director Alex van Warmerdam
Borgman is a modern Dutch fairy tale of sorts, a metaphorical, metaphysical nightmare, dark and comic and strange.
The film opens with a witch hunt of sorts, a priest and armed men hunt in the woods for a homeless-looking man who is hiding in a well-concealed hole in the ground. As he escapes them, he contacts others, initially trying through cell phones, but eventually escaping into an upscale suburbia into which he attempts to ingratiate himself. He knocks on doors and eventually finds a home that begrudgingly invites him in.
Who and what Borgman is isn’t really ever fully explained. There is some suggestion that he is a trope of some ancient lore, some demon or spirit or evil, but he and his group of fellows are both ancient and modern, infecting this wealthy suburban family with fears, ills, hatred, doubt, and eventual downfall. What his darkness represents is never fully explained, how real he is, how metaphorical his infestation. It’s eerie. And it works.
What confounded me a little more was exactly what failure the family demonstrated that brought him on them rather than others. In some homes, the door is shut coldly in his face. In fact, the father of the house he comes to infect initially beats him and drives him off. It is the mother’s sympathy for him that invites him in for a bath and soup, and eventually the nature of his simple, subtle invasion perverts minds and hearts as he whispers stories or insinuates their dreams.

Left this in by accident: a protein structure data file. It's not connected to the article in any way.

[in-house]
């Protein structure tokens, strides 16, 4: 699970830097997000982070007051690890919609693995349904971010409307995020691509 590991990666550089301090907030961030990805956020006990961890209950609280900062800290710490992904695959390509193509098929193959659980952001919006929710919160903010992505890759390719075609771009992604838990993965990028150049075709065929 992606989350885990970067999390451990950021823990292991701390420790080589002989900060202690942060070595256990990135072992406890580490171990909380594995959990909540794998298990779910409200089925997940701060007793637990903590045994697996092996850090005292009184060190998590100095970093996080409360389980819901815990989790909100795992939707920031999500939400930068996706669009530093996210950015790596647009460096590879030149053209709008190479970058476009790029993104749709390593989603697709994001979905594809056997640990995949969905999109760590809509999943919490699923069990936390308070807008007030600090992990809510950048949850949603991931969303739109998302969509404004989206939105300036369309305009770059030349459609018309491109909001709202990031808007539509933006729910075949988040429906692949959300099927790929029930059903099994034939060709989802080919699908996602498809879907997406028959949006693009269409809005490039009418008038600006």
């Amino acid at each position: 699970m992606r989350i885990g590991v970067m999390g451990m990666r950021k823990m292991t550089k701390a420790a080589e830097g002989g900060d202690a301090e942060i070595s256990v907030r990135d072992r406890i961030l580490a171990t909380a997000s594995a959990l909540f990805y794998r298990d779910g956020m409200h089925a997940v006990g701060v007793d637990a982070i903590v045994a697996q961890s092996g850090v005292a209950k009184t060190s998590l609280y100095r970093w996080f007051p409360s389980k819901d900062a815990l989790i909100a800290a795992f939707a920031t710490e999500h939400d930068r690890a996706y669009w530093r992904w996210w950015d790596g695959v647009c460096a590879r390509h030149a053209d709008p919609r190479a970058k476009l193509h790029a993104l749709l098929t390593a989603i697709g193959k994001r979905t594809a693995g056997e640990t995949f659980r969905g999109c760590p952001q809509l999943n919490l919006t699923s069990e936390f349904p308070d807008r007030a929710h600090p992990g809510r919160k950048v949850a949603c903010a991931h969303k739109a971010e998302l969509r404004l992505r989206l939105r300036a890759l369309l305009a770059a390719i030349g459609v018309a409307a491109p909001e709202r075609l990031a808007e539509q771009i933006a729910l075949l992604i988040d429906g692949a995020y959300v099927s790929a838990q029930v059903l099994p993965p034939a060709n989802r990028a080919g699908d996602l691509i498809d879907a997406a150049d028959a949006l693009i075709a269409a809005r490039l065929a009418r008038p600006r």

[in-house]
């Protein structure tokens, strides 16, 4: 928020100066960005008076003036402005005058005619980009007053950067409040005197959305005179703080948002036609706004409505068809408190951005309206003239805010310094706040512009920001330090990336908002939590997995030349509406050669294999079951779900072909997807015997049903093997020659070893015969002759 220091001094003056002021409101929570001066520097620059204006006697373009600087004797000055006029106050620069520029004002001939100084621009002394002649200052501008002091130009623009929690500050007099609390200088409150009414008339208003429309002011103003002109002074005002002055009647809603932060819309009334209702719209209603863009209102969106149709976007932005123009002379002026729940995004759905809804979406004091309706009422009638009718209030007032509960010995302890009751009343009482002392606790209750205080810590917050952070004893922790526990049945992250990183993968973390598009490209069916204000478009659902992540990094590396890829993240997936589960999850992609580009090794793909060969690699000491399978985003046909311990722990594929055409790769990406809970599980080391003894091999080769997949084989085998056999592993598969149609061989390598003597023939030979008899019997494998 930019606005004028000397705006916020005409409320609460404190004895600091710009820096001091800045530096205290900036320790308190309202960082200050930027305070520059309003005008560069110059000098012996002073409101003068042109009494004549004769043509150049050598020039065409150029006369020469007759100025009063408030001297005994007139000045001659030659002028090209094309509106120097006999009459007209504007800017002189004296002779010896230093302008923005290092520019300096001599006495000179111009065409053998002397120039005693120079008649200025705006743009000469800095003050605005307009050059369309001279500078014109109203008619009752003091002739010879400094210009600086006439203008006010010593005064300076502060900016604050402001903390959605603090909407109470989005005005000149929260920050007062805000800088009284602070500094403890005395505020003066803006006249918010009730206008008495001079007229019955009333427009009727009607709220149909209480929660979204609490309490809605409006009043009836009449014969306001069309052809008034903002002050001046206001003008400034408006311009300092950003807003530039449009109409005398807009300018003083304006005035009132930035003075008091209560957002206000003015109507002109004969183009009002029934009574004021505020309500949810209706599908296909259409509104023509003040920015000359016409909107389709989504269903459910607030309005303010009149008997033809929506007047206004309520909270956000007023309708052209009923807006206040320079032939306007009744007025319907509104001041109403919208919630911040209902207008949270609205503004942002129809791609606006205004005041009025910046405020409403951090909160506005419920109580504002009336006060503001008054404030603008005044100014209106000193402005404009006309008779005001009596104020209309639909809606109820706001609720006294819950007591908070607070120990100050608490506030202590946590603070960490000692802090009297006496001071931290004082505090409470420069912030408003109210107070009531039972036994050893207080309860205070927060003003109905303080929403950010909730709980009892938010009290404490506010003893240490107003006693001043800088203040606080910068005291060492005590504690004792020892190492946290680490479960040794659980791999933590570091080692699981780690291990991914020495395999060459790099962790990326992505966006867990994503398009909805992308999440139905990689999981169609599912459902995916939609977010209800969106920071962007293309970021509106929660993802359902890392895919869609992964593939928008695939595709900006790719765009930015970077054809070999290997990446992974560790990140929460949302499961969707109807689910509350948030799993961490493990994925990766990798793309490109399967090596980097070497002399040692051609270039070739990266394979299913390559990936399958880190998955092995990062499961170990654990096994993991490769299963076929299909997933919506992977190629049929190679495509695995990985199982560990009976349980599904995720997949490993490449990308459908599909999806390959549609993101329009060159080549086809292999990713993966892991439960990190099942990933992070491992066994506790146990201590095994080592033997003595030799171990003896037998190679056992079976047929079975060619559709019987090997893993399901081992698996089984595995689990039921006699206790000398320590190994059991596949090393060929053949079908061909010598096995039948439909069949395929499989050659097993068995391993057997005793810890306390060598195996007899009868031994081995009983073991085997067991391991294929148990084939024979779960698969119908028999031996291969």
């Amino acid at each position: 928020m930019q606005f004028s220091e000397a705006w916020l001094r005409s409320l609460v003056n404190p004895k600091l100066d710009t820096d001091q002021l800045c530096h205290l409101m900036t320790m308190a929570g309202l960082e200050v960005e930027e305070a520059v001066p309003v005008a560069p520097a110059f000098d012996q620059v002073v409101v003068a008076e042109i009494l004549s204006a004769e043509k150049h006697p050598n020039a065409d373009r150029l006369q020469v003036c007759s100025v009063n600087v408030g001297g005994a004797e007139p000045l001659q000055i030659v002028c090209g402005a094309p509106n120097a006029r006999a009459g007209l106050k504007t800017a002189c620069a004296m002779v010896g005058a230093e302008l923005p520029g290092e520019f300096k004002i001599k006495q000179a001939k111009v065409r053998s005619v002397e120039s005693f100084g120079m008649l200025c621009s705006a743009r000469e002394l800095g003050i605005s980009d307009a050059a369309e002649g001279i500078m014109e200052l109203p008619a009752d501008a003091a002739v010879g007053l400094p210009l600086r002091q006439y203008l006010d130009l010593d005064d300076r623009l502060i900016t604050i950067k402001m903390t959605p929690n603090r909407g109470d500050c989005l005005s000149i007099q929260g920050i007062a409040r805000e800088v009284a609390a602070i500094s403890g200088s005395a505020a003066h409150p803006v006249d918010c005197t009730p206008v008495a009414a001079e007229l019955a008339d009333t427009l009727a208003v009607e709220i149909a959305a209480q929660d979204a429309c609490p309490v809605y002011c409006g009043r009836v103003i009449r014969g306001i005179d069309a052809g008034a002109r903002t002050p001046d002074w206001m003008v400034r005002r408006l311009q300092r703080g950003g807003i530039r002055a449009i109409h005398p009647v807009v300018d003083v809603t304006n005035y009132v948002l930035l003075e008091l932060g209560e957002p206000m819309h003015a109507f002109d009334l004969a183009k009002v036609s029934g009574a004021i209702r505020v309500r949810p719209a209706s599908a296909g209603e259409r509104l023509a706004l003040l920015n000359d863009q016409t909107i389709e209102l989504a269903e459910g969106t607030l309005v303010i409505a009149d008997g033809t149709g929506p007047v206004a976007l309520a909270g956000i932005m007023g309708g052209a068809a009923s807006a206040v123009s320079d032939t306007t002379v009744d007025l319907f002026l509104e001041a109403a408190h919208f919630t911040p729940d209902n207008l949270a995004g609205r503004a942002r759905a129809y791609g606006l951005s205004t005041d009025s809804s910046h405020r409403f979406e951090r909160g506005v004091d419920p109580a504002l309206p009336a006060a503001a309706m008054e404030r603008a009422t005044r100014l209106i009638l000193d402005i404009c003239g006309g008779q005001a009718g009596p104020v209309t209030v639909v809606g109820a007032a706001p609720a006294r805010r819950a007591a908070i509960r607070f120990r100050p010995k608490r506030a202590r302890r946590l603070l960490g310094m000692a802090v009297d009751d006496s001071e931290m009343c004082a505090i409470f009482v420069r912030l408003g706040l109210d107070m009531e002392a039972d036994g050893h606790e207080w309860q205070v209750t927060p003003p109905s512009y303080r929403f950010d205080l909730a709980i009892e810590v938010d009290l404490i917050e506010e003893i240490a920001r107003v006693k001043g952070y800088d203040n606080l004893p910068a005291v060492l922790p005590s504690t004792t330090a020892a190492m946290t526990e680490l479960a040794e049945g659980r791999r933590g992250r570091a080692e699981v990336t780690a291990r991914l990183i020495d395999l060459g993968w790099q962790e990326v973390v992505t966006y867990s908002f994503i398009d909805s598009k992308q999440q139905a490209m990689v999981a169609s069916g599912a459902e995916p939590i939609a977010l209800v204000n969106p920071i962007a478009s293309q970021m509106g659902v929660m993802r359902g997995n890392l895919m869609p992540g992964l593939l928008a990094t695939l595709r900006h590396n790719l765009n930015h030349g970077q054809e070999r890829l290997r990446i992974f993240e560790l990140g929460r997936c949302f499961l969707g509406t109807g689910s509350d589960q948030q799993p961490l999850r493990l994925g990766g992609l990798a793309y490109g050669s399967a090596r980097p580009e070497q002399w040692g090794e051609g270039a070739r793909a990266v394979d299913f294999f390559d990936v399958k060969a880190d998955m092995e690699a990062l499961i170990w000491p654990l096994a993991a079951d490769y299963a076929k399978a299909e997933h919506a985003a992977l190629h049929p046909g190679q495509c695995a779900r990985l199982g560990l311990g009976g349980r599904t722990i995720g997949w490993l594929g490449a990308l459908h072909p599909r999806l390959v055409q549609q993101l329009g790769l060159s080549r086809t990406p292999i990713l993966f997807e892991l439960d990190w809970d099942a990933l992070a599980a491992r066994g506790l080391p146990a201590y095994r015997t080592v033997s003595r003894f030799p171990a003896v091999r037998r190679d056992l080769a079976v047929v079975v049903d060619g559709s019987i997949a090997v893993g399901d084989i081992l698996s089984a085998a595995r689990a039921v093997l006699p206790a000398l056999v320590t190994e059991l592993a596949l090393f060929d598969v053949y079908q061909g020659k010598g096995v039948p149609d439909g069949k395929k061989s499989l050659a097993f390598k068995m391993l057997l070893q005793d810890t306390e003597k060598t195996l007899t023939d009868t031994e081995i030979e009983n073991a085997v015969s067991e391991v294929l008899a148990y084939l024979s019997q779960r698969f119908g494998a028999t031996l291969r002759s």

At one point, the family consider their vulnerability because they have it so good. But this aspect is also somewhat unclear. Not that it utterly matters, in a sense. That evil and downfall can come upon anyone, particularly a nuclear family with a nice home, a live-in au pair, and a big garden, the vulnerability of life and normality.
It’s a striking and clever film. Really, one of the more interesting new films I’ve seen in a while.